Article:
New York, New York, it's a wonderful town. The Bronx is up, and the Battery's down. When the people aren't riding in a hole in the ground, they're comparing the size, layout and architectural details of their apartments with those of their friends, neighbors and co-workers. In New York, real-estate envy isn't just a hobby; it's a full-time preoccupation.
In "Duplex," director Danny DeVito (working from a lively, well-tuned script by Larry Doyle) understands that envy perfectly, and he hitches his movie right up to its evil energy current. Ben Stiller and Drew Barrymore play a reasonably secure (but not exactly well-off) couple who take the seemingly brave step of leaving the island of Manhattan to purchase a stunning brownstone duplex in Brooklyn. The joint has three working fireplaces (when having even one is enough to make all but your closest friends hate you forever), a stained-glass window that would look right at home in an uptown mansion out of Edith Wharton, and a whole wall of built-in oak bookshelves for Stiller's collection of first-edition novels (he's a writer). This property isn't just fabulous by New York standards; it's fabulous, period. Barrymore and Stiller, a nice young married couple who work hard for their money, surely deserve such a lovely place to live. But not more than you or I do, dammit. Other people's good fortune is all well and good, except for one thing: It's happening to other people.
Luckily, Stiller and Barrymore have also inherited an upstairs tenant, an allegedly sweet 99-year-old (or thereabouts) lady played with devilish nastiness by Eileen Essell. An apple doll with an Irish brogue, this cutie from senior-citizen hell pays $88 a month in rent, can't be evicted because of rent-control laws, and spends her endless idle hours coming up with little chores for Stiller to do, even though he's supposed to be hunkered down and working on his novel, which is due in a matter of weeks. In short, she turns Stiller and Barrymore's life into a living nightmare. And even as you're laughing sympathetically at their trials and tribulations, cackling in disbelief at the abuses they suffer at the hands of this ghoulish geriatric, ostensibly feeling their pain as their dream home crumbles (quite literally) around them, deep down, in your heart of hearts, you're thinking: Good!
One of DeVito's gifts as a director is that he understands the pure pleasure of nastiness. Unfortunately, he doesn't always recognize that that nastiness has to flow smooth and sweet, like warm honey: His last picture, "Death to Smoochy," was too forced and calculated to succeed on any level. But once in a while, he hits it right. His 1996 adaptation of Roald Dahl's "Matilda" sails by on a cloud of lovely mischievousness. And although "Duplex" is a very different movie, it's easy to see how it springs from that same twisted vision.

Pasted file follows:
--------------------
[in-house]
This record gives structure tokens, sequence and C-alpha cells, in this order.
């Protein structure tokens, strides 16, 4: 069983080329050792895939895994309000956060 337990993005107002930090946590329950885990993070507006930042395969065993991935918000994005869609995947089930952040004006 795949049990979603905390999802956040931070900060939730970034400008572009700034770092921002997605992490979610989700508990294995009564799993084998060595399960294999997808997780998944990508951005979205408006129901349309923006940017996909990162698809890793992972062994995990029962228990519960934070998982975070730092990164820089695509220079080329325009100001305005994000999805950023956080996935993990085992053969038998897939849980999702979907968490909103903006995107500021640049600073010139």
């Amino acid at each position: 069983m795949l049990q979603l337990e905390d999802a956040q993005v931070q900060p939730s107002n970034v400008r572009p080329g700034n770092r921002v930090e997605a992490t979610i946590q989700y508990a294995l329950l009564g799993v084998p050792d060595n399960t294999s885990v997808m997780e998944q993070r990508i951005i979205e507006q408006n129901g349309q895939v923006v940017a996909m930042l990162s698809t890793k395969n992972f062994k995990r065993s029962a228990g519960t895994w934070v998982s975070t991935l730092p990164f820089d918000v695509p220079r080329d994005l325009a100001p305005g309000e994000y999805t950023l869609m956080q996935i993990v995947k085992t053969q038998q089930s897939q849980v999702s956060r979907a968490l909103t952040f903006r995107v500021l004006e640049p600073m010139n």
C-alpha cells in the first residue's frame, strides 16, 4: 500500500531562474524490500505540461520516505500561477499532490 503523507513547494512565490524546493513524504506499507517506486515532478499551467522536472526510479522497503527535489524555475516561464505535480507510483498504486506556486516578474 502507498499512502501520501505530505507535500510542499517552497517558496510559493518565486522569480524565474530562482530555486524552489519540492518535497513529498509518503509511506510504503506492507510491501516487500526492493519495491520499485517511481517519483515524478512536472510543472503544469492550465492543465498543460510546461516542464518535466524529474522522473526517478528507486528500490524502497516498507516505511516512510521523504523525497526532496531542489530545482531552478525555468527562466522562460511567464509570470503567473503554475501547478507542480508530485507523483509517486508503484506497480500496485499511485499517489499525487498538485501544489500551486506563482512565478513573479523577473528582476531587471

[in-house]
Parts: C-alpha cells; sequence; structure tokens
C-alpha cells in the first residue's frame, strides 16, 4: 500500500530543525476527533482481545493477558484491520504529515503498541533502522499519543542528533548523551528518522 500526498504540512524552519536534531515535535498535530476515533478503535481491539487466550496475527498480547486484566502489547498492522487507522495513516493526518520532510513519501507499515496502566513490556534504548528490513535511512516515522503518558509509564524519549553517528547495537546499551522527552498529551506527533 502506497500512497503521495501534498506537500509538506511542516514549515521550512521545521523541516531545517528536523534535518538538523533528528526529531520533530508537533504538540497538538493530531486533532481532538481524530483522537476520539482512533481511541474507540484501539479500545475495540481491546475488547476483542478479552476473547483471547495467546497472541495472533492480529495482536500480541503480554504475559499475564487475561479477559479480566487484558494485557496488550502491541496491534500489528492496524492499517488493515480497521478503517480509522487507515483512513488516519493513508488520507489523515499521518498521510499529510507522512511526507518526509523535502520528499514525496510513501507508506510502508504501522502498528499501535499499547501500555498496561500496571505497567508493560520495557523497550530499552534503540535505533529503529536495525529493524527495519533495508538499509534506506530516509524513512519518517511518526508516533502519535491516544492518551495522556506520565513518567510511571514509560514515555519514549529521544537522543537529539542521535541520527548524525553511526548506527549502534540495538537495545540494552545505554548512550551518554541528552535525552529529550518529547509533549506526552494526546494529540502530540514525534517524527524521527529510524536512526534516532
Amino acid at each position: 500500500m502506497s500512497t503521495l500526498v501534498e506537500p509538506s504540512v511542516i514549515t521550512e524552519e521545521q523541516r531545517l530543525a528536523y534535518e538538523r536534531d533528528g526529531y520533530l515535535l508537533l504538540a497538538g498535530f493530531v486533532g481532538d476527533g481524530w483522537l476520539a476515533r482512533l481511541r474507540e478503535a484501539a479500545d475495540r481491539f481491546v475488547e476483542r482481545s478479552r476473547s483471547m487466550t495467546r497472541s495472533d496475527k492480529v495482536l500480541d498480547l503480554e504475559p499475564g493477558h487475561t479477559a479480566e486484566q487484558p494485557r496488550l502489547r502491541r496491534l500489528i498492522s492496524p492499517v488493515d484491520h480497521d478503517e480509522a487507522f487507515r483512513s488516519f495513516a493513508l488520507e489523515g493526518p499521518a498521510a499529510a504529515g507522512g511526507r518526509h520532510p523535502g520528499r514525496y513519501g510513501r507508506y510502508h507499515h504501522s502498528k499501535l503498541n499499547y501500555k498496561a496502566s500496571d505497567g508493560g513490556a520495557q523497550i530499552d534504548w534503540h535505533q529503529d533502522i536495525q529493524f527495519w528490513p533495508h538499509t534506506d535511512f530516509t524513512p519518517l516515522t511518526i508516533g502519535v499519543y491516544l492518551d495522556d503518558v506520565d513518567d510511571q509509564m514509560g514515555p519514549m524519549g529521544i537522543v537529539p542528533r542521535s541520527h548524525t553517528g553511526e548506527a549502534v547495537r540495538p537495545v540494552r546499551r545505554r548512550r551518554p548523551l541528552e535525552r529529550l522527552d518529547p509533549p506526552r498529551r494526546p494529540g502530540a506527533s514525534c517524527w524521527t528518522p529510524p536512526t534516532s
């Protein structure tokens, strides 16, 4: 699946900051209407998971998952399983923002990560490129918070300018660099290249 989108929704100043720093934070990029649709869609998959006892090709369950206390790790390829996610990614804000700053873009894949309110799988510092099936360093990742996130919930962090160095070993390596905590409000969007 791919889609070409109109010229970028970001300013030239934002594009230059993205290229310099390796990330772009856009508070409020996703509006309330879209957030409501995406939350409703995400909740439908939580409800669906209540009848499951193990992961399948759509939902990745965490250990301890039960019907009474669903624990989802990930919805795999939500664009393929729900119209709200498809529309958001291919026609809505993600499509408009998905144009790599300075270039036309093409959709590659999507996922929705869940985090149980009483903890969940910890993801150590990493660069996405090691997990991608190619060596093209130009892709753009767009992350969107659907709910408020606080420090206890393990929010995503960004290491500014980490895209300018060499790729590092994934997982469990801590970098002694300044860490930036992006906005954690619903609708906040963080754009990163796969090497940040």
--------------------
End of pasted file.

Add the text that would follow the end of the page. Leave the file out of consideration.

DeVito understands the dueling chambers of our hearts -- there's the side that wants everything to be nicey-nice and the side that's charred and black like coal. He not only allows but encourages our conflicted feelings: We alternately want to slug Stiller and Barrymore and cheer for them. How can we not feel sympathy for Stiller when, while helping the wicked ancient one by lugging her rotting garbage downstairs for her, he somehow gets caught "sniffing" a pair of her giant cotton old-lady undies? Later, when she knocks on his door for the millionth time to ask him for some seemingly tiny favor (like escorting her to the pharmacy, where she counts every one of the pills in her prescription before leaving the counter), he explains to her patiently that even though he's home all day, he really needs to work. She says she understands and, with a compliant and hurt gleam in her eye, turns to go, but not before revealing that she's bought one of his novels and wants him to autograph it. Understandably touched, Stiller agrees; when he opens the book, there's a giant orange "99 cents" sticker on the inside flap.
That's just the beginning of the mess, and DeVito piles one calamity atop another until the whole enterprise threatens to topple. As the old lady's requests and demands become more outlandish, the couple's schemes to outwit her escalate accordingly. DeVito occasionally loses control of the chaos -- there are a few sequences that are so cartoonish they break the movie's darkly funny malevolent spell -- but he always manages to regain his footing. He encourages his actors' darkest thoughts to run free, and their performances are accordingly loose and lively. Stiller pulls off some wonderful physical comedy: We catch him doing an impromptu Egyptian shimmy when, after sneaking into the old lady's apartment (illegally, of course), he realizes he needs to whisk himself out of sight. And Barrymore's twinkly, flirtatious charm gets funnier as it gets darker. Her eyes glitter and gleam brightest when she confesses her most unthinkable fantasies about offing the aged albatross.
Stiller and Barrymore are sympathetic urbanite monsters, people we think we might like to be friends with, although deep down, we're really glad we aren't. Their performances fit deliciously into DeVito's vision -- they understand that he's really a cockeyed humanist. "Duplex" draws out the worst in us, making us laugh even when we know we shouldn't. We like Stiller and Barrymore, but we're envious of them too, and envy, as we all know, is one of the seven deadly sins. Funny how when you're seething with it, at least you know you're fully alive.
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